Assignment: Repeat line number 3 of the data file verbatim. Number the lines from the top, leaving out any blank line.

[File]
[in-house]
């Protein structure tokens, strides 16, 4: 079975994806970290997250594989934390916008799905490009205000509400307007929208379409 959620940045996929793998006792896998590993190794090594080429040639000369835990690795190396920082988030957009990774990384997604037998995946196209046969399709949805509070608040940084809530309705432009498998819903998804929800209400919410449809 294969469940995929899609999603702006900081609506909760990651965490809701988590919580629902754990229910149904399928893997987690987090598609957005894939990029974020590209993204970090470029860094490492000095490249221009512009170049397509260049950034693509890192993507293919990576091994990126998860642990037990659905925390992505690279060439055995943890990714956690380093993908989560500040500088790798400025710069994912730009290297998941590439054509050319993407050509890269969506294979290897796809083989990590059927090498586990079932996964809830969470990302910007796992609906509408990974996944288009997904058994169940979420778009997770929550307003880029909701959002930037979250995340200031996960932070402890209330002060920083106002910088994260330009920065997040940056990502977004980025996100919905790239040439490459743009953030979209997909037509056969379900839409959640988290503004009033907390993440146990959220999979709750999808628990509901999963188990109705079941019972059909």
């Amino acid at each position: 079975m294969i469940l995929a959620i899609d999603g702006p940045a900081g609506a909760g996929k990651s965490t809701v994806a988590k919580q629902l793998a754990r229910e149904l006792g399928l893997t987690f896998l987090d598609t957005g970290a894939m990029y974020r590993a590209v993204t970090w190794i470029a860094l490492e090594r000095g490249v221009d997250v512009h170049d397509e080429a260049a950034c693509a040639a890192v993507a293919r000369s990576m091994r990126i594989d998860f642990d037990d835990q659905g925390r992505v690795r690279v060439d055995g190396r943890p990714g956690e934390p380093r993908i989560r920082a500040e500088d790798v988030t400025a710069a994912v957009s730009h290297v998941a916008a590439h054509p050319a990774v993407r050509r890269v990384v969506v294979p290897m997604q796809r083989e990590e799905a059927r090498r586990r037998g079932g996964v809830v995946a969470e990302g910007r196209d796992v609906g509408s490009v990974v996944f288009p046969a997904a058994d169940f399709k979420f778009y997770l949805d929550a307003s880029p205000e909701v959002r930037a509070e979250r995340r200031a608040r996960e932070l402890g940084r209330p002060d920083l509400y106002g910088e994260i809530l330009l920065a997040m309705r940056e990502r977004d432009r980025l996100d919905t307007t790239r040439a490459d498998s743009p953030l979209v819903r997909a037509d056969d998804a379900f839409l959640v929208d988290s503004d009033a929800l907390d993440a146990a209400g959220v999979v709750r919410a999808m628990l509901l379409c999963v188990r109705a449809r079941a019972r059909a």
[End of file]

């Amino acid at each position: 079975m294969i469940l995929a959620i899609d999603g702006p940045a900081g609506a909760g996929k990651s965490t809701v994806a988590k919580q629902l793998a754990r229910e149904l006792g399928l893997t987690f896998l987090d598609t957005g970290a894939m990029y974020r590993a590209v993204t970090w190794i470029a860094l490492e090594r000095g490249v221009d997250v512009h170049d397509e080429a260049a950034c693509a040639a890192v993507a293919r000369s990576m091994r990126i594989d998860f642990d037990d835990q659905g925390r992505v690795r690279v060439d055995g190396r943890p990714g956690e934390p380093r993908i989560r920082a500040e500088d790798v988030t400025a710069a994912v957009s730009h290297v998941a916008a590439h054509p050319a990774v993407r050509r890269v990384v969506v294979p290897m997604q796809r083989e990590e799905a059927r090498r586990r037998g079932g996964v809830v995946a969470e990302g910007r196209d796992v609906g509408s490009v990974v996944f288009p046969a997904a058994d169940f399709k979420f778009y997770l949805d929550a307003s880029p205000e909701v959002r930037a509070e979250r995340r200031a608040r996960e932070l402890g940084r209330p002060d920083l509400y106002g910088e994260i809530l330009l920065a997040m309705r940056e990502r977004d432009r980025l996100d919905t307007t790239r040439a490459d498998s743009p953030l979209v819903r997909a037509d056969d998804a379900f839409l959640v929208d988290s503004d009033a929800l907390d993440a146990a209400g959220v999979v709750r919410a999808m628990l509901l379409c999963v188990r109705a449809r079941a019972r059909a």